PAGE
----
NASCAR: Sponsorship makes or breaks careers

By Joseph Wolkin
NASCAR Media Group

Sponsorship runs NASCAR, short and sweet.

The first major sponsor in NASCAR was STP which sponsored “The King,” Richard Petty. Since that company sponsored a car, sponsorship deals have completely taken the sport by storm.

Before Winston, the Cup Series didn’t have a name. In a matter of fact, it was just called the Grand National Series. Winston’s title sponsorship from 1972 until 2003 started the modern era of NASCAR.

Now, NASCAR has a title sponsor for each of its series. This includes:

  • Sprint Cup Series
  • Nationwide Series
  • Camping World Truck Series
  • K&N Pro Series East Series
  • K&N Pro Series West Series
  • Canadian Tire Series
  • Toyota (Mexico) Series
  • Euro RACECAR Series
  • Whelen Modified Series
  • Whelen Southern Modified Series
  • Whelen All-American Series

It is rather astonishing that all of these series are controlled by the investment of sponsors. If these sponsors didn’t buy the naming rights of these series, it’s likely that drivers wouldn’t be able to be racing at all.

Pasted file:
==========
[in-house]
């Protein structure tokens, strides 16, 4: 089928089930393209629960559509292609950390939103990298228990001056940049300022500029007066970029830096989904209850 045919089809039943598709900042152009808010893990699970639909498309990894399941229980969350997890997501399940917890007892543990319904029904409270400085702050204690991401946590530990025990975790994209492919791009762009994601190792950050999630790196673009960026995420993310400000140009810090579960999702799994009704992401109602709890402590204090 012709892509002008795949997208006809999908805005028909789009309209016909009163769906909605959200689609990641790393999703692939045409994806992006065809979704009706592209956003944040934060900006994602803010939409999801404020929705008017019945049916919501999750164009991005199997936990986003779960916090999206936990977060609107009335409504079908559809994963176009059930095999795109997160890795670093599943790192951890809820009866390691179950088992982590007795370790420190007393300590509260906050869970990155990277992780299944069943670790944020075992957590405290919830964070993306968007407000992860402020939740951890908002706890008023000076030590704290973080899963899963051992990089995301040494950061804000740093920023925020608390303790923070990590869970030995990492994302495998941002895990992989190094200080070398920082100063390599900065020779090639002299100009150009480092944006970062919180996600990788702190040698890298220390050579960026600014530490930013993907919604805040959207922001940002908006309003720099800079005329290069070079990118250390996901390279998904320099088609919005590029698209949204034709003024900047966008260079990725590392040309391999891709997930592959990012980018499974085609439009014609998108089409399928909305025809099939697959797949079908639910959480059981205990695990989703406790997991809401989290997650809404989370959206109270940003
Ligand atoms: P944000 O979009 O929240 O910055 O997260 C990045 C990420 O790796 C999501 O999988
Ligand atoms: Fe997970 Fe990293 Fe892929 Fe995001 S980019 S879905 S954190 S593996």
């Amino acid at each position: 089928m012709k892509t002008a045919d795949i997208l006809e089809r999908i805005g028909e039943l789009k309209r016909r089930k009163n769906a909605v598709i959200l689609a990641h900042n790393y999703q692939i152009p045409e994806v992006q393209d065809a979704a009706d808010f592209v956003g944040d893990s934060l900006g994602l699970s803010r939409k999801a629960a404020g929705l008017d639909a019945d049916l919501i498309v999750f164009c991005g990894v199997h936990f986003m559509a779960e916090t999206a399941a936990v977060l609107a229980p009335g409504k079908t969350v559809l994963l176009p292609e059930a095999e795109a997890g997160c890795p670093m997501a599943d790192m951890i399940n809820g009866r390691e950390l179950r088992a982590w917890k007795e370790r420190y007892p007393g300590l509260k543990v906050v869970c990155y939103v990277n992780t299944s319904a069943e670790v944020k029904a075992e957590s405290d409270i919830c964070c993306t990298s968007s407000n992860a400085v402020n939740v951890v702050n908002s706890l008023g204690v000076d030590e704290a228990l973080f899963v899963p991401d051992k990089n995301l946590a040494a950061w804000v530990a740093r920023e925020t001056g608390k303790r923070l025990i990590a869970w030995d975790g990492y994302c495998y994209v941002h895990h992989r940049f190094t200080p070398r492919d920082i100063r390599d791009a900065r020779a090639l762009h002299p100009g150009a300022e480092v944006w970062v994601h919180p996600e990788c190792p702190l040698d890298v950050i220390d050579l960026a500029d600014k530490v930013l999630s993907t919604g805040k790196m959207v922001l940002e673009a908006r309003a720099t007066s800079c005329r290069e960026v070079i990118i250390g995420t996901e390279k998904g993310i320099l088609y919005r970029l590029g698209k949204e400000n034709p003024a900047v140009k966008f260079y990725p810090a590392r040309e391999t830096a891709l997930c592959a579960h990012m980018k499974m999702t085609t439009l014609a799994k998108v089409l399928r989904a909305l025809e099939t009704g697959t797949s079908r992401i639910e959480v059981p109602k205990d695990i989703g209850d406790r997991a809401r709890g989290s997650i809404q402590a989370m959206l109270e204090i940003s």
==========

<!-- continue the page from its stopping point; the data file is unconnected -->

There are even 15-year old teenagers racing in NASCAR. Yeah, money really can spoil a person.

Sponsoring a NASCAR team has come to the point that teams have to “start-and-park” just to gather up funding to run one full race out of the 36 race schedule. In a way, it’s kind of pathetic.

But, racing is a business. Like a business, sacrifices have to be made in order to succeed.

Matt Kenseth is a former champion. He had to sign with another team because he didn’t have sponsorship, not wanting to hold his current team back from doing bigger and better things.

Kenseth was sponsored by Dewalt Tools since his rookie year in 2001. But, they left his team after the 2009 season. In 2010 and 2011, Kenseth was sponsored by Crown Royal. They ended up departing Kenseth’s team as well. This year, he’s had numerous different paint schemes which come with headaches for numerous people at the Roush-Fenway Racing stable.

There are several drivers who are nearing the end of their respective careers. Leading that category is four time champion, Jeff Gordon.

Gordon, 41, has a lifetime contract with his Hendrick Motorsports team as most race fans know.

But, his time left in the sport will ultimately depend on sponsorship. Dupont has cut back the number of races they sponsor and AARP is only signed on until 2014.

If both companies chose not to extend their deals with Gordon, he would probably consider hanging up his helmet which he has thought about in the past.

All in all, sponsorship runs the sport. It’s a brutal reality for a sport that was created by moonshiners but, it’s just faith.

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